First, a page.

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Watauga County Schools expands agriculture classes to middle school

Riley Ellison, Autumn Scott and Mark Spaulding work with their teacher Benjamin Brown to harvest dried green beans at the sch

Riley Ellison, Autumn Scott and Mark Spaulding work with their teacher Benjamin Brown to harvest

dried green beans at the school’s vegetable patch.

At Mabel School, sixth-graders in Benjamin Brown’s agriculture class are stationed in the school’s vegetable patch. The field that plays host to the small garden shares duty as a playground for Mabel’s younger students, but the sprinting group of seven-year-olds in the distance are no distraction to Brown’s middle-schoolers, who are hard at work harvesting dried green beans to be replanted in the Spring.

The students are among the first groups at Mabel and Cove Creek schools to take advantage of agriculture classes at the middle school level, which until this school year, were only available at Watauga High School.

While WHS has a long tradition of strong agricultural education and one of the most successful FFA programs in the state, it’s Brown’s hope that by expanding the program to students in middle school, Watauga County Schools can improve ag education across the district and further connect younger students to their world.

“We have become so distant from the sources of our food — most people have little to no experience with the food growing process,” Brown said. “Our ag education program is focused on educating students on where their food comes from and the hard work and effort that is put into producing the food most people just buy at the grocery store.”

Brown said while it was important to expand his student’s understanding of the complex processes that bring food to our tables and to give them hands on experience in the field, each of his students seemed to connect with different aspects of ag education according to their interests.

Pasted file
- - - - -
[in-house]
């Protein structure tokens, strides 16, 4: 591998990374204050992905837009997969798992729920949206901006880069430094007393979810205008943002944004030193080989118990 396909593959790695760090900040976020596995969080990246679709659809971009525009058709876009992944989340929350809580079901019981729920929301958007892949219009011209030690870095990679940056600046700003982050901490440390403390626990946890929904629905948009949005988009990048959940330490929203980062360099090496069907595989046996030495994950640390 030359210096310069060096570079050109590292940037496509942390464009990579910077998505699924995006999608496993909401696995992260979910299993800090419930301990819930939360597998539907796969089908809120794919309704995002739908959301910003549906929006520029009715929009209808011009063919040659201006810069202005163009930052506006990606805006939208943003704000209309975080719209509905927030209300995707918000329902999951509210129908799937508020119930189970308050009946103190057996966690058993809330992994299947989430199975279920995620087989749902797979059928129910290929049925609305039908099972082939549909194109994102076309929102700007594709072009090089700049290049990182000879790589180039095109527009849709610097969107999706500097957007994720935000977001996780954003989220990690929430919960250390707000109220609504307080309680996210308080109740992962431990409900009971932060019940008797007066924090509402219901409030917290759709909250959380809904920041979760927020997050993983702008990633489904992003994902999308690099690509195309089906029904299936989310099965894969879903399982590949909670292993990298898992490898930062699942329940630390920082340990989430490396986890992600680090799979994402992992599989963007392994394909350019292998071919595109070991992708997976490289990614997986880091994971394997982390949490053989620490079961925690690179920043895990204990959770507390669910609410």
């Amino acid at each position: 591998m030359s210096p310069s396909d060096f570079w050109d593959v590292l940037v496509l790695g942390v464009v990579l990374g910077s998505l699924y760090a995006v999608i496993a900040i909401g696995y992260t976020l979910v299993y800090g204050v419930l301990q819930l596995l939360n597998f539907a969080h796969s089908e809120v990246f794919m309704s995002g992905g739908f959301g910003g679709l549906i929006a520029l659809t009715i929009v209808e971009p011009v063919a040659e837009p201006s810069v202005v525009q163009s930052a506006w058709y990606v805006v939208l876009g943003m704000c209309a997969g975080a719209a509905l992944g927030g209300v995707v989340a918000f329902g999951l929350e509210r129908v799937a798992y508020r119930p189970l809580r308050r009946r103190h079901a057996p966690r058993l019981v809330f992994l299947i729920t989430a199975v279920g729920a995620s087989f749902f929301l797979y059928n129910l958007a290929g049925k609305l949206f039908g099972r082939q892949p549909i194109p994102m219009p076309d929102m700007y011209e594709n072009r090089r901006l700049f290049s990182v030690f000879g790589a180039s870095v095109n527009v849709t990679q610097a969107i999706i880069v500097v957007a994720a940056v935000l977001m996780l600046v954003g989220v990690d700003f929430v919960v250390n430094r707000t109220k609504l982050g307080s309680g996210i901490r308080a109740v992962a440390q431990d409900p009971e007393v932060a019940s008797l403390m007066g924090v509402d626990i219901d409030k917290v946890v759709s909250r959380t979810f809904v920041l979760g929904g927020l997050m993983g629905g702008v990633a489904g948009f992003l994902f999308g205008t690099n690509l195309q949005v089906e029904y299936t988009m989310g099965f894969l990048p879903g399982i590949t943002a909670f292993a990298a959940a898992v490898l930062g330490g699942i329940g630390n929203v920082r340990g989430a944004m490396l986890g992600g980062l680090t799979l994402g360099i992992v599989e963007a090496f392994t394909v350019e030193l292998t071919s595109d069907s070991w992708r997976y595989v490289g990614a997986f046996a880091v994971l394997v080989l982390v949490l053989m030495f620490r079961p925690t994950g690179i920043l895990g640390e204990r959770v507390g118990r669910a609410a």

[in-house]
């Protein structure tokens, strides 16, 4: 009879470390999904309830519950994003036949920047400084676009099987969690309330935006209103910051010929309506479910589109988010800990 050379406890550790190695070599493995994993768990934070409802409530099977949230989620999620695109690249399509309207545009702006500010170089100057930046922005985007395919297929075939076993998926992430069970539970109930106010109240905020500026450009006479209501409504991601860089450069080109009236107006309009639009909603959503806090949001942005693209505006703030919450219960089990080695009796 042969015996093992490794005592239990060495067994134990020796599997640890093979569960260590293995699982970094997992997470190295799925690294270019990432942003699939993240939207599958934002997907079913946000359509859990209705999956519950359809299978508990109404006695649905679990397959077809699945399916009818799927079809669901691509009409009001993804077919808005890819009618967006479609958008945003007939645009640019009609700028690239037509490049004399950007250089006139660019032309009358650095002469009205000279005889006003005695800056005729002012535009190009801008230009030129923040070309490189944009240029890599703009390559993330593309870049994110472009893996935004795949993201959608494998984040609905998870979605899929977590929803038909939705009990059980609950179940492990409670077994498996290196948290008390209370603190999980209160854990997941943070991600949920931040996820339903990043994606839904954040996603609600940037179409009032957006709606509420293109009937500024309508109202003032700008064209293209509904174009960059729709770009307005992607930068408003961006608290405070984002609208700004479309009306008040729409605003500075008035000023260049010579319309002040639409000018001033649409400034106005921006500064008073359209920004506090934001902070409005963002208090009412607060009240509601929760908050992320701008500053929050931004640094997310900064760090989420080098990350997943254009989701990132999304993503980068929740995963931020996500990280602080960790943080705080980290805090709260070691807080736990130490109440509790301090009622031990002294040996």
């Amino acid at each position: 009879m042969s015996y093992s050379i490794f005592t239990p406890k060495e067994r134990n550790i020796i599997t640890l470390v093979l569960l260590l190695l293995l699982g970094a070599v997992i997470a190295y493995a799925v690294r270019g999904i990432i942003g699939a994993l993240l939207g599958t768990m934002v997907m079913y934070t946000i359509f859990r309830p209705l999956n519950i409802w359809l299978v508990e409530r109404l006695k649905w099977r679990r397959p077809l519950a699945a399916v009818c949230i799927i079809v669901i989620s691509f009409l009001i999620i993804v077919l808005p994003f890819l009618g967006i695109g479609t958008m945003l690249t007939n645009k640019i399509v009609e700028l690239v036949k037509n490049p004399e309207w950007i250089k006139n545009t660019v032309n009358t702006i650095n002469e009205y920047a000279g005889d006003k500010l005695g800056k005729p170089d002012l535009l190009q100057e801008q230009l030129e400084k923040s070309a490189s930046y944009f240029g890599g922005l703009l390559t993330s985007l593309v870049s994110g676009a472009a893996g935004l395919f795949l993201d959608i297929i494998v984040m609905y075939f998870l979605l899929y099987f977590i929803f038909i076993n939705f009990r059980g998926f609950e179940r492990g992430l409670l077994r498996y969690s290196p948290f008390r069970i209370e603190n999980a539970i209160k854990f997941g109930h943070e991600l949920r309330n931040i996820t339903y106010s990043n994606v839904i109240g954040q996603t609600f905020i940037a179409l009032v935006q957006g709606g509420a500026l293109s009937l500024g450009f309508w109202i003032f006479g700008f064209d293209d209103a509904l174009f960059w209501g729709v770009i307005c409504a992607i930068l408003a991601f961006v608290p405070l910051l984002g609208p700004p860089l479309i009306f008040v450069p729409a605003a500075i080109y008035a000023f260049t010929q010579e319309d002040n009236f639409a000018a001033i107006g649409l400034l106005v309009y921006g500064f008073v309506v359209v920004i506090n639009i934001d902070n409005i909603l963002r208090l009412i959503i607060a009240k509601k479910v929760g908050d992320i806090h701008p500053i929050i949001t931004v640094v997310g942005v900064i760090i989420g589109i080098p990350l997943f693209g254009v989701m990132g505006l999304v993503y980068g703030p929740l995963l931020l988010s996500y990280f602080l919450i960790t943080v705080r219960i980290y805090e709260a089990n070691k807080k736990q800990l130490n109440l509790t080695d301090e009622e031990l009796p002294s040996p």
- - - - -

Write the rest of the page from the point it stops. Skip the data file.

“My sixth grade students are connecting the most with the plant science topics,” Brown said. “Every time I bring up gardening they are eager to share their own experiences and learn more about good gardening practices. My seventh-graders are starting to understand and become engaged with the reasons we need to preserve our land and resources to ensure a healthier earth. Currently, they are connecting with those ideas on a global scale looking at the amount of land, water and food imports and exports for different countries all across the world.”

Mabel sixth-grader Channing Jeffers presents his plans to effectively raise green beans to his class.

Mabel sixth-grader Channing Jeffers presents his plans to effectively raise green beans to his class.

Brown said his ag classes offer today’s middle-schoolers a much broader and more technologically connected focus than similar studies might have in the past.

“Most people assume agriculture education is the same as it was 20 years ago, and while in some ways that is true, so much has changed,” Brown said. “Agriculture is a viable field for everyone who is interested and everyone can have an important role to play in the field, no matter their interests.”

Brown said Ag classes weren’t limited to students interested in farming — the field had expanded to touch almost every aspect of modern life.

“Agriculture as a whole is an exponentially growing field, so the secondary education opportunities are increasing. Students interested in agriculture can do anything from welding to advanced biochemical research — the opportunities are endless. These classes give students hands-on Ag skills they can use to improve their lives, whether they take them for fun or they want to feed their families.”

Currently, Watauga County Schools offers ag classes at the middle school level at Cove Creek and Mabel School, but Superintendent Dr. Scott Elliott said the system hoped to expand the program in the future.

“We are very pleased with the reception our new agriculture classes have gotten at the middle school level,” Elliott said. “As a district we are committed to sustainability and environmental education on several fronts, so we were proud to be able to bring these programs to our middle school students.”